even powers of matrix A:
CHm(, A)=
m
X
i=0
p()
iA2i=
m
X
i=0
p()
iBiP()
m(B),(24)
10
Table 1: Values of zmk,mkand mkof the matrix function cosh(A).
mkzmkmkmk
2 1.085438916 1053645.569817 1.8509243149007247 106
4 7.072119354 102130.7978189 3.810252709308867 103
6 1.024769681 10131.00030100 8.9416635239106868 102
9 1.232994877952250 17.607040100 1.1838963351971854 100
12 4.840136411698479 10.200005000 5.0162962795121144 100
16 16.851353484604754 7.9080200400 1.7588311877511131 101
where B=A2. We present Algorithm 1 which computes the hyperbolic cosine
of a matrix Aby means of the Paterson-Stockmeyer method ([23]). The com-
putational cost of this Algorithm is k+smatrix products, i.e., 2(k+s)n3flops,
where krepresents the position of the vector mkused.
Algorithm 1 Scaling and recovering algorithm for computing C= cosh(A),
where A2Crr,withmM= 16 the maximum approximation order allowed.
1: B=A2.
2: Choose optimal values of mk2{2,4,6,9,12,16}6mMand the scaling
parameter s2N[{0}.
3: B=4
sB.Scaling matrix B
4: Choose the corresponding mkfrom Table 1.
5: Compute C=P(mk)
mk(B) by the Paterson-Stockmeyer method (see [24,
Section 2]) .
6: for i=1:sdo .Recovering the approximation of cosh(A)
7: C=2C2I.Double angle formula of cosh(A)
8: end for
The basic steps of this algorithm are the choosing of mkand s(step 2), the
computation of P(mk)
mk(B) (a complete study of how to compute P(mk)
mk(B) can
be seen in Section 2 from [24]) (step 5), and the recovering (steps 6-7).
Next, let us show how to compute the values of mkand s. If cosh(A)is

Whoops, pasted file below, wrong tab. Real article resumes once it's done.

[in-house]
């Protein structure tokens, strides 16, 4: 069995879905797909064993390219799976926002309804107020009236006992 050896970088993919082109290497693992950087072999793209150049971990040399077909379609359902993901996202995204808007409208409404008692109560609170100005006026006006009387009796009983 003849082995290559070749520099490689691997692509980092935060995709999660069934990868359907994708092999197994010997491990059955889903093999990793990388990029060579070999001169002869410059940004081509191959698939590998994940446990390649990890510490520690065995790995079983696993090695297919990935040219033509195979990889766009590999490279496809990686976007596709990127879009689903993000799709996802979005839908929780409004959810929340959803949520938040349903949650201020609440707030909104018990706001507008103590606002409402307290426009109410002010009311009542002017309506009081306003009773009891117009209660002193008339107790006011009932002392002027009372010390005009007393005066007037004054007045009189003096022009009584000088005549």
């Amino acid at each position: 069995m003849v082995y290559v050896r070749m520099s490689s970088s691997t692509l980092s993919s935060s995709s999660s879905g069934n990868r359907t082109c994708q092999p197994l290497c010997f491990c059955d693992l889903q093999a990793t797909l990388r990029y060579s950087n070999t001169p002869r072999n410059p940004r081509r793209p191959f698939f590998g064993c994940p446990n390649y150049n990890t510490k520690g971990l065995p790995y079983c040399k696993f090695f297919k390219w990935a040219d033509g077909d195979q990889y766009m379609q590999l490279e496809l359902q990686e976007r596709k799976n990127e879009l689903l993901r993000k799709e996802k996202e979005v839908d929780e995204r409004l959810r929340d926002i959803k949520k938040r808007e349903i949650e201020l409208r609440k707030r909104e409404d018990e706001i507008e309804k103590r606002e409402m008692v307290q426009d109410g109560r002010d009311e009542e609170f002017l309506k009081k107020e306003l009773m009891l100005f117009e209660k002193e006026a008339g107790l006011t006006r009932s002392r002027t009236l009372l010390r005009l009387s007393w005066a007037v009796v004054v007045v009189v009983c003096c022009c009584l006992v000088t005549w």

computed from the Taylor series, then the absolute forward error of the Hermite
approximation of cosh(A), denoted by Ef, can be computed as
Ef=
cosh(A)P(k)
mk(B)
=
X
iˆmk
fiBi
,
where ˆmkmk.Iff˜mkis the first value of the above series greater than u,
then we obtain the following approximation:
Ef
=
X
i>˜mk
fiBi
.
11
Table 2: Values of ˆmkmk, and fmax(mk).
m1=2 m2=4 m3=6 m4=9 m5=12 m6=16
ˆmk1 2 2 4 6 9
˜mk1 2 3 10 13 17
fmax(mk) 0 0 1.91017 5.31019 3.11026 3.41039
Table 2 shows values ˆmkmkand fmax(mk) = max {fimki˜mk1},
for each mk2{2,4,6,9,12,16}.
The scaling factor sand the order of the Hermite approximation mkare
obtained by simplifying the following theorem:
Theorem 4.1 ([25]). Let hl(x)=P
il
pixibe a power series with radius of
convergence w,˜
hl(x)=P
il|pi|xi,B2Cnnwith (B)<w,l2Nand t2N
with 16t6l.Ift0is the multiple of tsuch that l6t06l+t1and
t= max{d1/j
j:j=t, l, l +1,...,t
01,t
0+1,t
0+2,...,l +t1},
where djis an upper bound for ||Bj||,dj>||Bj||, then
||hl(B)|| 6˜
hl(t).
If we apply Theorem 4.1 to the series f˜mk(x)= P
i>˜mk
fixiand ˜
f˜mk(x)=
P
i˜mk|fi|xi, then
Ef=kf˜mk(B)k6˜
f˜mk(t),
for every t,1t˜mk. Let mkbe
mk= max 8
<
:>0: ˜
f˜mk()= X
i>˜mk|fi|i6u9
=
;,(25)
then using MATLAB (R2017b) Symbolic Math Toolbox with 200 series terms
and a zero finder, we obtained the values mkthat verify (25) (see Table 1).
The optimal values mkand sare obtained from the values of tof Theo-
rem 4.1 and from the values mkof Table 1. A complete study of this question
was developed by the authors in [18, 24]. Next, we reproduce that study.
Let mk)
min =min